You're Not Tipping Your Hotel Housekeeper Enough
Think $2 a day, minimum.
Even well-intentioned folks sometimes don’t tip properly, not necessarily because they’re rude, but just because they didn’t know. Let’s clear that up, because tipping isn’t a kindness or a favor—especially in a country like ours, where most of the hospitality industry relies on tips.
One area where tipping continues to be an issue is hotels—only about one-third of hotel guests remember to tip the housekeeping staff, who already make less on average than housekeepers in non-hospitality industries do (such as those who work at hospitals).
Lodging and accommodation accounts for nearly one-quarter of the nation’s housekeeping jobs. Those housekeepers make, on average, $13.58 per hour—around $26,000 per year. Housekeepers count on tips to make something marginally closer to a living wage, and if you enjoy the reduced room rates that hotels are able to offer you by not paying their staff anything higher, then you have the responsibility to make up your share of the difference.
Anytime you check out of a hotel, motel, resort, or any type of facility that A) provided you lodging, and B) employs cleaning staff, remember to leave a separate tip for housekeepers in your room—and not just give one lump sum to the front desk (that tip will go to various other hotel employees, but probably not the housekeepers). A good standard here is to leave $2 per day.
For you, this only means leaving a couple of bucks. For housekeepers, this can add up to a couple of bucks each per hundreds and hundreds of cleaned rooms.
For pretty much any other service you are unsure about, tipping 20% is the minimum. It just is. It is not 15% or 10% or whatever change you happen to have rolling around. It is 20%. It is 20% of the total bill, not the total bill before tax. If you enjoyed the service you received and would like to express that financially, as is appropriate, then by all means tip more.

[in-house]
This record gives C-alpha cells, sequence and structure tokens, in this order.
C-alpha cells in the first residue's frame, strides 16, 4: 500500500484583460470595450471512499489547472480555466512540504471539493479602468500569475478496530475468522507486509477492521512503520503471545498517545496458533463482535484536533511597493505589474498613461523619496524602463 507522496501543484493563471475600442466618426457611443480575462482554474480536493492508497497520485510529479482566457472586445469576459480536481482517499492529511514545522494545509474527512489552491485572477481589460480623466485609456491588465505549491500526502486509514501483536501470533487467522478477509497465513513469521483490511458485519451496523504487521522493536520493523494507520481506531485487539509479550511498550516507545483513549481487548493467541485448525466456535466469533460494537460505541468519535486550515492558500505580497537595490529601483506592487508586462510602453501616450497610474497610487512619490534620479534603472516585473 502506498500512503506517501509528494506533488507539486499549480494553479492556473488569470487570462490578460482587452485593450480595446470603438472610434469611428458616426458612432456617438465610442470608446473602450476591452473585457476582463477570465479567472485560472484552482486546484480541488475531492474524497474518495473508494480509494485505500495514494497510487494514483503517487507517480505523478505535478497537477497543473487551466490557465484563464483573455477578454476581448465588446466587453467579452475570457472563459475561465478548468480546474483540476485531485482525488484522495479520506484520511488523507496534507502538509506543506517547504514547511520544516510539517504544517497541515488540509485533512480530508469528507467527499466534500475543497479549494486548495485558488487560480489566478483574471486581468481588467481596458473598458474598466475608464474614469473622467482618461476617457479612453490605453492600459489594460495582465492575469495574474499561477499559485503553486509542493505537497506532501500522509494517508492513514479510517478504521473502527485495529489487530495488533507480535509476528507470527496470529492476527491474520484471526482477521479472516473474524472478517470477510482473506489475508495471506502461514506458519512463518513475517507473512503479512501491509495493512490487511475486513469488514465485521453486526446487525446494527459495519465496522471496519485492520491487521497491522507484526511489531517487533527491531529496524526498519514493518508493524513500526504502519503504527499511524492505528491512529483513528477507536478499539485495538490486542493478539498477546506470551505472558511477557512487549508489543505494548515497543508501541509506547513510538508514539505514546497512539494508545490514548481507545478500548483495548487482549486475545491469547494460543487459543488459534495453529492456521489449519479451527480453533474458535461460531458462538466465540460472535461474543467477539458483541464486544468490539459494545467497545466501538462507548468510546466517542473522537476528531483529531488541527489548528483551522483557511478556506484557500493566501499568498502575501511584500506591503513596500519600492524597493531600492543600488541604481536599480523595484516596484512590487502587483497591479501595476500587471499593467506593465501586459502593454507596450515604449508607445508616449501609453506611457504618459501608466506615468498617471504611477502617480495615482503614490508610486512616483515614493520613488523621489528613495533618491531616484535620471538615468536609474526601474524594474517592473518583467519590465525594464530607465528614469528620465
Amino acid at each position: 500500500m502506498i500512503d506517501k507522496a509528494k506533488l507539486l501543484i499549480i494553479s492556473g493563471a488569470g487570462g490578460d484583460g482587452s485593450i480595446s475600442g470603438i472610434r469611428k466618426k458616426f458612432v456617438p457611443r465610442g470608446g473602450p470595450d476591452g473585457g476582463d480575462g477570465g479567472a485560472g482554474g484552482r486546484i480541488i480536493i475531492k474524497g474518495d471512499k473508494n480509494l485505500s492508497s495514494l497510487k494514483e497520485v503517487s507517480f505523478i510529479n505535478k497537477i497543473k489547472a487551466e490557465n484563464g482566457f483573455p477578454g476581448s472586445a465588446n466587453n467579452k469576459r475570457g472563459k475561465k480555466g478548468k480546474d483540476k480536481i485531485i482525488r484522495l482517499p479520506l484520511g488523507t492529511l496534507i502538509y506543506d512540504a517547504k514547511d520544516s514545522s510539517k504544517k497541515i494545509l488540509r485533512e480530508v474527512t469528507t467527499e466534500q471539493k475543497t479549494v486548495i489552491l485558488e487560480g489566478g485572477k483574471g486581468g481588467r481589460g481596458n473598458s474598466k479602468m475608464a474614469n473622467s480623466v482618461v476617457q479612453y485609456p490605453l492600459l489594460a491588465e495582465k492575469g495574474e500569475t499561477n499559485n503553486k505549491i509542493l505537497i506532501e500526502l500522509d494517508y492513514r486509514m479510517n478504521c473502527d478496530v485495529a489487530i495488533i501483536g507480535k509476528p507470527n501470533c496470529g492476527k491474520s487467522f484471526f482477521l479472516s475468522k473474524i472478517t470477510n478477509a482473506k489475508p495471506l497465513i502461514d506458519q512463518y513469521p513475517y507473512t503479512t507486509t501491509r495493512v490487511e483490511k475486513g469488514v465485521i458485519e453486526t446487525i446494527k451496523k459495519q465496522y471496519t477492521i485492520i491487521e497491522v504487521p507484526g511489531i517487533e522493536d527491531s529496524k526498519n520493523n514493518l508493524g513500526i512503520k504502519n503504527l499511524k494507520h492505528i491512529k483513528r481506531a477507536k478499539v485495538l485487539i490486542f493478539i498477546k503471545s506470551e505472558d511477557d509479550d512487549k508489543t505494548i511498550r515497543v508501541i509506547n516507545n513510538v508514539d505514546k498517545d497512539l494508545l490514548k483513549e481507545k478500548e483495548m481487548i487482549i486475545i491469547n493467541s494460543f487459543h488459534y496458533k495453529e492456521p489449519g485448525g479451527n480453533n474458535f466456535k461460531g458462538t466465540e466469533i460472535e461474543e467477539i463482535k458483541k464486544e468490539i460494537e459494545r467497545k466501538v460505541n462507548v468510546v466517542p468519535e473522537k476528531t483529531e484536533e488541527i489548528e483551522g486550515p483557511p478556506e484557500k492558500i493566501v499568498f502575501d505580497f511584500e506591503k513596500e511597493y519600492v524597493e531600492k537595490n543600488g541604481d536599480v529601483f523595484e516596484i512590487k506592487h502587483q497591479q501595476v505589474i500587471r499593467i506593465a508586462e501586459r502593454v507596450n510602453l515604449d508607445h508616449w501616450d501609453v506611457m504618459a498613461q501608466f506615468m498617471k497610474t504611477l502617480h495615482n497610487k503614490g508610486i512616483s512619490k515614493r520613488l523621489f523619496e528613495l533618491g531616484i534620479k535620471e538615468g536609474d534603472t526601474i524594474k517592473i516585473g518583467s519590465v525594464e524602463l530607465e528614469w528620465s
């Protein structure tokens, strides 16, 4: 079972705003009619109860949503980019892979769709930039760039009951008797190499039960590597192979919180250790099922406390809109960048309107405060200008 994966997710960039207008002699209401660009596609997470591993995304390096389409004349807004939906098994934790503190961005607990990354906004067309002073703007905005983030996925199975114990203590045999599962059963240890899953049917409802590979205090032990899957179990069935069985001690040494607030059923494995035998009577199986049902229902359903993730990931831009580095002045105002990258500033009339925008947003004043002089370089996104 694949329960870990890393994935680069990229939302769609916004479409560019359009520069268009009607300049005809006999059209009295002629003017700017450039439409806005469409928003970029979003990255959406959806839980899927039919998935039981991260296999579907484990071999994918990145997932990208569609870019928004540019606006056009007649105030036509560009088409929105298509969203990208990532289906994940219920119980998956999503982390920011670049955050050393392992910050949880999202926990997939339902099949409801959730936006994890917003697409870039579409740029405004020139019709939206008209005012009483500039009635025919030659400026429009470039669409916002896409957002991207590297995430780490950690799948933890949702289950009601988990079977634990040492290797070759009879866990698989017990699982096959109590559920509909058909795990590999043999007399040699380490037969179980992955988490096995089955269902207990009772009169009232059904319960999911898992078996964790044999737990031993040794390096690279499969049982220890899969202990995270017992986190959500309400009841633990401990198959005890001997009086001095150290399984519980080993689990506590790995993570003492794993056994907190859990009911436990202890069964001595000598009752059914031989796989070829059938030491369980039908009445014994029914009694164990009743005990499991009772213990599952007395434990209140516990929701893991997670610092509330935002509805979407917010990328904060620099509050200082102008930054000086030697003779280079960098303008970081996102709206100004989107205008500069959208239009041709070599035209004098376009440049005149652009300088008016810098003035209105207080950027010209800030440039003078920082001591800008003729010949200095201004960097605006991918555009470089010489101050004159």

To reiterate, for housekeepers, tip a minimum of $2/day. For bellhops, concierges, etc., bare minimum $1 per service rendered (like calling you a cab). If you really need it, here’s a handy guide from the American Hotel & Lodging Association to bookmark for future scenarios.
But if you’re traveling on the luxury side of things, the rules slightly differ. Did the concierge plan every detail of a weeklong trip or just book a dinner? According to Annie Davis, president of boutique travel agency Palm Beach Travel, “At the end of your stay, a traditional tip should be between $30 and $100, depending on the length of your stay. A $500 tip is not unheard of if your concierge planned a special occasion and made your trip unforgettable.”
For housekeeping, she suggests $5 per day, and for valet, “$5 is the new $1,” she says. “And depending on the amount of luggage and difficulty it may be to get it to your room, tip higher; I recommend $3-$5 per bag.”
Traveling is cool! Don’t ruin it for the housekeepers and everyone else whose labor allows you to do it in the first place. If you can afford the trip in the first place, you can afford the correct tip.